The Arab Spring: Hopes and Challenges
On June 6, the Center on the United States and Europe at Brookings hosted French Foreign Minister Alain Juppé for a public address on the role of France in supporting the Arab Spring and the ongoing operations in Libya.
It has been an eventful start of the year for French foreign policy. President Nicolas Sarkozy took the lead in launching an international response against the threat of massive civilian casualties in Libya and to apply pressure on the Qaddafi regime. In Côte d’Ivoire, France provided decisive support to the United Nations to protect civilians and implement the UN Security Council mandate in the post-election crisis. As chair of the G8 and the G-20, France is hosting key summits in 2011 which aim to address crucial questions such as the international support for Arab uprisings and the ongoing economic crisis.
Alain Juppé has been one of the most prominent figures in French politics for decades. He was appointed to his current position as minister of foreign and European affairs of France in February 2011. He has been mayor of the city of Bordeaux from 1995 to 2004 and since 2006. Among other senior positions, he previously served as minister of foreign affairs from 1993 to 1995; as prime minister from 1995 to 1997; and more recently, as minister of defense.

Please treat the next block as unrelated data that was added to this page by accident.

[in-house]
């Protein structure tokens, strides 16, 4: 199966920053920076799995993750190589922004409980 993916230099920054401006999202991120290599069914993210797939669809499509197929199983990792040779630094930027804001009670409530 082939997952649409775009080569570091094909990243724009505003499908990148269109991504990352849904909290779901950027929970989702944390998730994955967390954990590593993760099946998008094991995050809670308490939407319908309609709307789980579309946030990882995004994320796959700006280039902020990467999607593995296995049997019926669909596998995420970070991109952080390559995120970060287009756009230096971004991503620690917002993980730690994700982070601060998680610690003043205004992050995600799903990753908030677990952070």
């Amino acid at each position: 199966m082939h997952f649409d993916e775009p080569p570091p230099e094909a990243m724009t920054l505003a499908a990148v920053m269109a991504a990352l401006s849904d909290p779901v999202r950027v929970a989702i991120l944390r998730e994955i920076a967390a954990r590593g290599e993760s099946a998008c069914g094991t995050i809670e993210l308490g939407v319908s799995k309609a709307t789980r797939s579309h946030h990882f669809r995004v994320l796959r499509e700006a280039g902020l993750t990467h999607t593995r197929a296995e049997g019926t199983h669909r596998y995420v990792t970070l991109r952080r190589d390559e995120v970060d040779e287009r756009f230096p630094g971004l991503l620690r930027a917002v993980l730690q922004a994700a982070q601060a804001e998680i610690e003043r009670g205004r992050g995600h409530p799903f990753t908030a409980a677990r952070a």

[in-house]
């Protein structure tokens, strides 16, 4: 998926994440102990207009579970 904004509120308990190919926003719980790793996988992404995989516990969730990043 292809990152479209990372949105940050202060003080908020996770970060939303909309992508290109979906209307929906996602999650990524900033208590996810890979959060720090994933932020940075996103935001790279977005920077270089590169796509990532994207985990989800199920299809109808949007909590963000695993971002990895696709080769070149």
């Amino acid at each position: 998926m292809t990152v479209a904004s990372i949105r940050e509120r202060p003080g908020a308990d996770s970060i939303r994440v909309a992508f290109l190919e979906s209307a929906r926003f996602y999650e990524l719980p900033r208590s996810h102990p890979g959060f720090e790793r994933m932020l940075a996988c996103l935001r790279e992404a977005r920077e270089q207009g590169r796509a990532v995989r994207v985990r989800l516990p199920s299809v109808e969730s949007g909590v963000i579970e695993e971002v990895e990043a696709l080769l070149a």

Brookings Vice President and Director of Foreign Policy Martin Indyk introduced Mr. Juppé and moderated the discussion.
“The 21st century has revalued these small geographies. That’s what the 21st century demands,” Katz said, noting that these days, “[w]e aren’t innovating in isolated business parks” in the suburbs.